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Michael Dell Slams Texas Voting Bill As ‘Opposite’ Of Democracy

‘Governments should ensure citizens have their voices heard. HB6 does the opposite, and we are opposed to it,’ says Michael Dell, CEO of Texas-based Dell Technologies.

Dell Technologies CEO and lifelong Texan Michael Dell slammed Texas voting legislation House Bill 6, saying it goes against American democracy in-favor of voter suppression.

Round Rock, Texas-based Dell Technologies employs tens of thousands of Texans and is one of the largest private employers in many of the state’s biggest metro areas including Austin.

“Free, fair, equitable access to voting is the foundation of American democracy. Those right – especially for women, communities of color – have ben hard-earned,” said Dell recently on Twitter. “Governments should ensure citizens have their voices heard. HB6 [House Bill 6] does the opposite, and we are opposed to it.”

Dell was responding on Twitter to a statement by Business Roundtable, an association of CEOs of leading U.S. companies, which came out against several voting laws currently under consideration across the country.

[Related: Michael Dell: ‘Yes, Remote Working Is Absolutely Here To Stay’]

“Unnecessary restrictions on the right to vote strike at the heart of representative government. Business Roundtable members believe state laws must safeguard and guarantee the right to vote” said the company on Twitter. “We call on elected officials across the country to commit to bipartisan efforts to provide greater access to voting and encourage broad voter participation.”

House Bill 6 (HB6) would prohibit local election officials from proactively sending out applications for mail-in ballots and implement new rules for people assisting voters when filling out ballots. The bill also installs severe penalties, including criminal prosecution, if a voter makes an error when voting. Additionally, the bill would limit election workers to protect voters against illegal harassment and disruption from people who poll watch.

One executive from a solution provider who previously worked at Dell Technologies said Michael Dell “is the real deal” when it comes to social issues.

“He’s always very much in tune with hot button issues, social concerns from employees – whether that’s inside Texas or not -- political issues, etc. He’s not afraid to take a real stance on some of these things,” said the executive who declined to be identified. “People do listen to what he has to say. He’s one of the most prominent business figureheads in Texas, bar none. … You look at [Dell Technologies] 2030 [vision], it’s not very tech-heavy. It’s social and human impact heavy.”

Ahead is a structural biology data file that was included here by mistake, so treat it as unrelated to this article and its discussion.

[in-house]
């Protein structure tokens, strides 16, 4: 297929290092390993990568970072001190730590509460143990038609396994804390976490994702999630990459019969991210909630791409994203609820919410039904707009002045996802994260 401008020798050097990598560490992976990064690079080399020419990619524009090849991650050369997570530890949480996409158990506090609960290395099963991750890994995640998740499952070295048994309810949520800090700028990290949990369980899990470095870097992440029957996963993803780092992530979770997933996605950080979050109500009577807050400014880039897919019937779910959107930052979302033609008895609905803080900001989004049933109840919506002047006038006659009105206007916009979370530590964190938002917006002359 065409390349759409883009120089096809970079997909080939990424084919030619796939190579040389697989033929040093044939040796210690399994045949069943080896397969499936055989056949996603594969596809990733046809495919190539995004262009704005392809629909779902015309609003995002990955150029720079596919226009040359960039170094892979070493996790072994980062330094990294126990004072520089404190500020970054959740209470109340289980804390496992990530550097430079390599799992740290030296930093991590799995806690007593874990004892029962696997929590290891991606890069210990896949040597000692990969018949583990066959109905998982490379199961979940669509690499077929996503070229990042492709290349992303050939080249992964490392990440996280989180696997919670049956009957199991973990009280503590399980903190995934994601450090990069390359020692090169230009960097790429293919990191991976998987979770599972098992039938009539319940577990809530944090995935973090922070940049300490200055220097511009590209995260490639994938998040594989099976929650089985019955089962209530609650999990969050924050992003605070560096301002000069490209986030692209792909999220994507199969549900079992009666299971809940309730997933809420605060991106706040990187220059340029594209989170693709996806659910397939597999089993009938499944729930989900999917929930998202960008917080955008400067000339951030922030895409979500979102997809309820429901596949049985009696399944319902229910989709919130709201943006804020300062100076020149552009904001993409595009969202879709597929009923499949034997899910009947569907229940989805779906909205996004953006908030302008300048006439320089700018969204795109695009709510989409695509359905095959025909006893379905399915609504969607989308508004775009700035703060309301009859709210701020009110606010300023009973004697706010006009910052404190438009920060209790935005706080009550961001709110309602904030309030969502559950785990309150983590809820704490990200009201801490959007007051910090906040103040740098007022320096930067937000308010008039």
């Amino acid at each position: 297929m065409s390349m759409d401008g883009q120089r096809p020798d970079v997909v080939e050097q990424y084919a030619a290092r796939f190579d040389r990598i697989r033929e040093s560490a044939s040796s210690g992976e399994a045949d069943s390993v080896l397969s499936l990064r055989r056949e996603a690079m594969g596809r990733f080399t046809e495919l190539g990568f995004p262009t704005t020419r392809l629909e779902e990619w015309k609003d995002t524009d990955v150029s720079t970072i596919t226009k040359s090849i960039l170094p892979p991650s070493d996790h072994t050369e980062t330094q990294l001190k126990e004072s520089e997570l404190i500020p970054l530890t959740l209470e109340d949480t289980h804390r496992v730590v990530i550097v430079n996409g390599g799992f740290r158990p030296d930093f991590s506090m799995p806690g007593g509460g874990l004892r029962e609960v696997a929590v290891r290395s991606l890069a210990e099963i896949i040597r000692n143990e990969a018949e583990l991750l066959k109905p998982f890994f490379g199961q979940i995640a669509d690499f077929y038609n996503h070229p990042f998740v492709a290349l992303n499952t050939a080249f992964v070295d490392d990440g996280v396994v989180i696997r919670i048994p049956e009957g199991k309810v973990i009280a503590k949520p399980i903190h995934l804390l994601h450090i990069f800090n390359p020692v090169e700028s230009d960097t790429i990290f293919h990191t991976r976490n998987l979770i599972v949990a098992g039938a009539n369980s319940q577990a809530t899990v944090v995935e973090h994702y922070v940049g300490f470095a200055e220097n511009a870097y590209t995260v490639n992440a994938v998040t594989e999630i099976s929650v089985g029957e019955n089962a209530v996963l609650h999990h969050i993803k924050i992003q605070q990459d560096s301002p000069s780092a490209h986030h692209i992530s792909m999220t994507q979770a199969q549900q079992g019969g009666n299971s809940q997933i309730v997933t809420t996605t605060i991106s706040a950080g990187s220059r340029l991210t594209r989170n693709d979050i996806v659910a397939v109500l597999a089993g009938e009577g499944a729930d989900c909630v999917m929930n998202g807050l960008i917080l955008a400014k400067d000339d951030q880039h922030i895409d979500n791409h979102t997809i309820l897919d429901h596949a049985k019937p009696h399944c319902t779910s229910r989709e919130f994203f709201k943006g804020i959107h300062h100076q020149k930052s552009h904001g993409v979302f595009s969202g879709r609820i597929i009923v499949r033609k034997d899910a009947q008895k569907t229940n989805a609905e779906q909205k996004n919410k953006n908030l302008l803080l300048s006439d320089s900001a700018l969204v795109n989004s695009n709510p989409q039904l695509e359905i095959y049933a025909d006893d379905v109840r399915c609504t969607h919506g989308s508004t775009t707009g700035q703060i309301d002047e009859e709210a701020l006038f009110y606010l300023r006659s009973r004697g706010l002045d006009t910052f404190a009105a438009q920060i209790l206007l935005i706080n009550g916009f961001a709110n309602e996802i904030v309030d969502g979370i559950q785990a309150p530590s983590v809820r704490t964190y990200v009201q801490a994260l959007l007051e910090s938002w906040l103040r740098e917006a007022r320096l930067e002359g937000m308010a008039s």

Michael Dell began Dell inside his dorm room at the University of Texas in 1984. The lifelong Texan employs over 165,000 people on a global basis.

In addition to HB6, there are a slew of other similar voting bills on the docked in Texas, such as House Bill 7, which would ban extended voting hours and drive-thru voting.

Sponsors of the legislation say it would protect election integrity and better prevent against potential voter fraud. The bill is fully supported by Texas Gov. Greg Abbott.

However, many critics, including non-partisan organizations, say the bill is an attempt at voter suppression. The bills stem from unproven reports of voter fraud during the 2020 general election, critics say.

The Texas-based non-partisan organization MOVE recently said the bill represents “the most egregious assault on voting rights here in Texas” since the Jim Crow era. “In a state that already has some of the most restrictive voting laws in the country, the true aim of these bills is abundantly clear: to target young Black and Brown voters and silence the voices of a rising Texas electorate,” said H. Drew Galloway, executive director of MOVE, in a statement.

Software giant Microsoft has also recently raised concerns on HB6 around its prohibition on sending vote-by-mail applications to voters who did not requested it. Intel CEO Pat Gelsinger in a Twitter post on Saturday said that, “Our country is stronger with more voting, not less, and with the evolution of technology, voting can be more secure, equitable and accessible. We oppose any legislation that seeks to reduce the voting rights or opportunities of American citizens.”

Additionally, Texas-based companies AT&T and Southwest Airlines have issued statements expressing support for voting rights in the state.

The controversial HB6 bill comes as many huge technology market leaders are flocking to Texas to set up new headquarters, in part, for tax purposes. Over the past 12 months, IT giants Hewlett Packard Enterprise, Digital Realty, Oracle and Telsa have all moved headquarters to Texas.

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